The rationale behind treatment of prediabetes includes, prevention of development of diabetes, prevention of consequences of diabetes and prevention of the consequences of prediabetes itself. Several research studies have shown success of interventions designed for treatment of prediabetes with sustained reduction in incidence of diabetes[20,54,80-82]. The CDQDPS study, with lifestyle intervention and 20 year follow-up showed nearly 50% relative risk reduction in incidence of severe retinopathy, but there was no difference between the intervention and control groups in the risk of developing other microvascular complications, such as neuropathy and nephropathy[83]. The evidence regarding effects of interventions on macrovascular complications is inconsistent. The Malmo Preventive Project with a 12 year follow-up, showed reduce mortality in subjects with IGT after a long-term lifestyle intervention program, with emphasis on dietary counseling and physical activity, but this was not a randomized trial[84]. The Collective evidence of all randomized control trails among prediabetic subjects with lifestyle and drug based interventions in a recent meta-analysis showed that these interventions resulted in reduction in stroke risk but did not result in any risk reduction for all-cause mortality, cardiovascular death or myocardial infarction over a mean follow-up period of 3.8 years[80]. While, the current evidence suggests efficacy of several treatment modalities regarding prevention of progression to diabetes, the long term benefits on microvascular or macrovascular complications remains debatable. There is no evidence to suggest that early intervention is better than late intervention and long term studies looking at cost vs benefit and long terms of outcomes related to the point at which glycemic intervention should begin are lacking. Majority of published literature and guidelines support that lifestyle interventions focusing on dietary modification and increased physical activity should be the foundation of therapy for diabetes prevention in patients with prediabetes. Although, lifestyle interventions are safe and have proven efficacy in prevention of diabetes, these programs are not reimbursed by most health care insurance plans. There is increasing evidence to prove the efficacy of pharmacotherapy and support its use in adults with prediabetes. Due to the favorable long term safety profile and observed positive outcomes with metformin, organizations such as ADA have recommended the use of metformin in certain high risk individuals[85] but the end point of pharmacotherapy is yet to be defined. The concept of prediabetes or its treatment has not been systematically studied in children with prediabetes. Long term effect of common medications used for prediabetes on growth and pubertal development in children have not been studied. Moreover in children, due to puberty related insulin resistance, incidence of diabetes may be over all inflated. There is lack of evidence with regards to long term efficacy as well as safety for use of pharmacotherapy in children with prediabetes.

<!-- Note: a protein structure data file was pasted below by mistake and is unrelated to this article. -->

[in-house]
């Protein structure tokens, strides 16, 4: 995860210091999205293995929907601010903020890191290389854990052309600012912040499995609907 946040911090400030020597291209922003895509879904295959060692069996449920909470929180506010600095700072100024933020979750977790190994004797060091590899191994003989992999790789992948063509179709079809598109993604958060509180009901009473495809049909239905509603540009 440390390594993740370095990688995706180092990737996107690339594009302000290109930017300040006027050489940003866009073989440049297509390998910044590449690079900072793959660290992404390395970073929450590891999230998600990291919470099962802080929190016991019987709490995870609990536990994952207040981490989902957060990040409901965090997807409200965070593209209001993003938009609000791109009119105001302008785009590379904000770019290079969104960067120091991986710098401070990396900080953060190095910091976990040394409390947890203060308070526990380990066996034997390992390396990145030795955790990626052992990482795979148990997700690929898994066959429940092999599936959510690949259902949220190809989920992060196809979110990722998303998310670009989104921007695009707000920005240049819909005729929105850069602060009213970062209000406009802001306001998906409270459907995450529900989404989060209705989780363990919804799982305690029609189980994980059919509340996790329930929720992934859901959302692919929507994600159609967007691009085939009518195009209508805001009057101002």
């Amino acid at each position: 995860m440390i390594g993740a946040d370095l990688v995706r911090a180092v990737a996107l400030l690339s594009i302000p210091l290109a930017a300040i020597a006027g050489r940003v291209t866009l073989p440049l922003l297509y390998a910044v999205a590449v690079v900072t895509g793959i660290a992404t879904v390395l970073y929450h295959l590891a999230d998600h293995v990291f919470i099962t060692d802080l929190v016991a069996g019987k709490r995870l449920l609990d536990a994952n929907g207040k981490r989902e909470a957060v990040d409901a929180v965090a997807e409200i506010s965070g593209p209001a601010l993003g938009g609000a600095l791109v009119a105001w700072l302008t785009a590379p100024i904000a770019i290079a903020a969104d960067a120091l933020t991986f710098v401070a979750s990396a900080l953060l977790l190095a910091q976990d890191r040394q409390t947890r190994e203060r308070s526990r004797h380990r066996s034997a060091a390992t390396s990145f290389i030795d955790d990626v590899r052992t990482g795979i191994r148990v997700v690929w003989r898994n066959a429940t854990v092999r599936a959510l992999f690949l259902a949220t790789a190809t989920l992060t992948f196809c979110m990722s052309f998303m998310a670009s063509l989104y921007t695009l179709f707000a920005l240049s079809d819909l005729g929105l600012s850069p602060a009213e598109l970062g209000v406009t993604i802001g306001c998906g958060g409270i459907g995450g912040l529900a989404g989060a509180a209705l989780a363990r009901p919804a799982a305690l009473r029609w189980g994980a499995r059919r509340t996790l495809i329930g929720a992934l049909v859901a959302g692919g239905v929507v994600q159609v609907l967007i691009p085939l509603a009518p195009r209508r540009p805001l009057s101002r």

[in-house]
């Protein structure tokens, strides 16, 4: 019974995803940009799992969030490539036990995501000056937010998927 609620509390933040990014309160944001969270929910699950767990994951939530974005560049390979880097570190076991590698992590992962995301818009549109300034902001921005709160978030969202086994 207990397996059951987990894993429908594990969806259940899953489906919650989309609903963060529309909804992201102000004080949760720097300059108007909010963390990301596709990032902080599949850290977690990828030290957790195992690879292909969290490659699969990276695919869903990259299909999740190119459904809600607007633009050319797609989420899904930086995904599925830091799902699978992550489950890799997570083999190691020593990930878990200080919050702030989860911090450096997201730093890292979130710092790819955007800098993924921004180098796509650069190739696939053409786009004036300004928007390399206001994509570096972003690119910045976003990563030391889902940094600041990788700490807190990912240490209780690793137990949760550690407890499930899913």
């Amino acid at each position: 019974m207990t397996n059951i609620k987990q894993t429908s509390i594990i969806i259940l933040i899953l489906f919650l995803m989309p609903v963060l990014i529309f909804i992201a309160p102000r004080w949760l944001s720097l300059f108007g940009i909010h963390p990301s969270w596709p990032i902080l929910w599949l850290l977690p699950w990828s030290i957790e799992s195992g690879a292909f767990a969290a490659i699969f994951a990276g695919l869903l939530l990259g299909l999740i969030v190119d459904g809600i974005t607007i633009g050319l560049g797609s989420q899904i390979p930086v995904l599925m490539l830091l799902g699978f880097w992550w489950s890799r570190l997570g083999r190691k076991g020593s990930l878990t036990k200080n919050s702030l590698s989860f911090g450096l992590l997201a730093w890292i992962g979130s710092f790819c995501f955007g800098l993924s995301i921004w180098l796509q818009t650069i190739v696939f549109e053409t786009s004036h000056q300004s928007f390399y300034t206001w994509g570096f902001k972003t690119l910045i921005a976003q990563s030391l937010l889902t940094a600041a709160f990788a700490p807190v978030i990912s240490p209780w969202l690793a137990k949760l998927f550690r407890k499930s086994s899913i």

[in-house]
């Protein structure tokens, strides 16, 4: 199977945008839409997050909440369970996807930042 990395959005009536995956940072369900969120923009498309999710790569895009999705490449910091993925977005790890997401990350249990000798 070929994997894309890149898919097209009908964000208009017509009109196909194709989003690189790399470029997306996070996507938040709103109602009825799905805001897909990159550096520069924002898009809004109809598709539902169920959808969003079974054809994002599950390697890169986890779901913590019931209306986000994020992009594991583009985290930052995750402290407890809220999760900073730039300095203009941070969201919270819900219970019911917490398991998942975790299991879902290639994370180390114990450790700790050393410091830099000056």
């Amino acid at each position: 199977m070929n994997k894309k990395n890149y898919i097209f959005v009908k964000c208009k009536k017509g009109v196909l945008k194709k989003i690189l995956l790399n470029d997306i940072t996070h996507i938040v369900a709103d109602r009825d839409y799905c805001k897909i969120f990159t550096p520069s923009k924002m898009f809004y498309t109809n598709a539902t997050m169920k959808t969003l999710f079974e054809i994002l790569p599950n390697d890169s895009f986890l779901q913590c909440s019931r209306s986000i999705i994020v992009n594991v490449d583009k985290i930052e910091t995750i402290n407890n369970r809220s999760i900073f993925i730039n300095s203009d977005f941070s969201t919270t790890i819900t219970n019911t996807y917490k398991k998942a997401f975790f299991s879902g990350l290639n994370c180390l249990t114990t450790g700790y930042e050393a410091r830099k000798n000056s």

CONCLUSION

In conclusion, there remains a need of systematic evaluation of the health outcomes of prediabetes and benefits if any with its early treatment. It is very important to choose the right outcomes for such a study. Moreover, the criteria used to define prediabetes needs to be refined in accordance to the long term medical outcomes. While, these studies seem essential, the length of duration needed to study the adverse outcomes of prediabetes and low frequency of some of these outcomes may be a limiting factor for such studies. At present there is no concrete evidence to formulate clinical guidelines for treatment of prediabetes. Lifestyle interventions remain an essential part of management of prediabetes. The use of pharmacotherapy should be on an individual case based approach. When pharmacotherapy is used to treat prediabetes, such treatment plan should be initiated with predefined goals and end points by the physician. A cautious approach is warranted for used of pharmacotherapy in children and youth.

ACKNOWLEDGMENTS

The author would like to thank Dr. Siripoom McKay for her valuable advice on the preparation of this manuscript.

Footnotes

P- Reviewer: Kietzmann T, Tasci I, Verrotti A S- Editor: Tian YL L- Editor: A E- Editor: Liu SQ